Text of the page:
I’m known as a connoisseur of cars. Of course, most of the cars that I happen to like are pretty fast. Vehicles like the Maserati MC 12, the Nissan 350Z and the Corvette Z06 are all pretty exquisite vehicles. However, speed is only really attractive when it’s controlled, isn’t it?
I’m keen to relate a little anecdote at this point of something that happened quite recently. I was driving down a dual carriageway away from work when all of a sudden, the traffic at the front started to slow. This came through the queue, all the way back to me. I’d been ill that day and my reactions were not what they should have been.
All of a sudden, the car ahead loomed up rather quicker than I was intending, resulting in prodigious use of the brake pedal, which saw smoke from my rear tyres. It was quite a stressful moment; not least because I was concerned I might pitch into the vehicle in front. A perfect example that speed is not only dangerous but is something that is only attractive and desirable when controlled.
Part of what occurred was down to my realisation that I might not have ABS after all. For those of you aware of the acronym (it means anti-lock braking system) but not sure how it works, let me explain. Under extreme braking pressure, wheels will ‘lock up’ or cease to spin. This results in wheels having movement friction on the road but losing grip.
ABS of course is not desirable in all situations. Heavy braking on loose road surfaces for instance is much better when performed with locked wheels – the reason being that these will force some of the loose surface into a mound in front of the wheel, applying further friction and assisting in slowing down.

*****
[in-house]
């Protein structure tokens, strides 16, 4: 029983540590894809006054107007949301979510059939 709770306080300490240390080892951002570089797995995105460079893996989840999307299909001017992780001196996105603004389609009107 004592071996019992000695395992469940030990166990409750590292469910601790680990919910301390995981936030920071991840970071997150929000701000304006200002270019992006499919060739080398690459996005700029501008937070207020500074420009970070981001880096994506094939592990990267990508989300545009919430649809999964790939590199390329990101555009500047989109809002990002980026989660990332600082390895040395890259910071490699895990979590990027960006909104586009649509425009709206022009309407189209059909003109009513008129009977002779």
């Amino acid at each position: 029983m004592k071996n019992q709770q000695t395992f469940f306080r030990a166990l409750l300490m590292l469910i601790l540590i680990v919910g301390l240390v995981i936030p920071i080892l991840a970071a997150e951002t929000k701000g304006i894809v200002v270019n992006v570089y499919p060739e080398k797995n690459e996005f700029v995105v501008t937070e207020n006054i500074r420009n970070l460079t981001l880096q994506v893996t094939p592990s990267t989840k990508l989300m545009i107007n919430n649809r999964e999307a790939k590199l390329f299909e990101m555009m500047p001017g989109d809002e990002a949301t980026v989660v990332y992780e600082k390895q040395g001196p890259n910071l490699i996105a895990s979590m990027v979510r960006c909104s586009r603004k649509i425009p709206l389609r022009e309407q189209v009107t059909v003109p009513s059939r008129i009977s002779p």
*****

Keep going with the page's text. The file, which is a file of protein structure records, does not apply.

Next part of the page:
So, given that I had a bit of a close call, when is a bit of speed useful? Well, I’ve been thinking about when you really need it, and there are a few reasons. One of these is when you need to overtake. The pulling power of a car is measured in ‘torque’. The higher this is, the more it will pull from whatever speed it is in. This is more akin to power than speed but it is useful nonetheless.
When coming up to a motorway, if you’re approaching from a sliproad you’ll need to be able to build up quite some momentum. The reason for this is that there’s a good chance traffic will be running at in excess of 70mph if there are no works being performed. You’ll want to therefore match the speed of moving traffic when it is safe and legal to do so.
So there are some (there are others of course) reasons to go fast. The problem is of course though when people (especially younger people) go fast to show off, or drive recklessly on the approach to junctions and roundabouts. A large part of driving safely and with due care and attention is ensuring you’re aware of what’s going on around you and being aware of the limitations of your vehicle on the road.
One of the things I’ve had the pleasure of experiencing with my car is a track day. This allowed me to explore the limits of my vehicle in a safe and controlled manner. I understand my braking distances and my turning circles. Unfortunately, many others do not.
So, the next time you’re about to pull away in a hurry and don’t check your mirrors or go to round that bend a little too sharply, let me ask you, why go fast? Who knows, you might well miss an excellent view or indeed the car turning in front of you.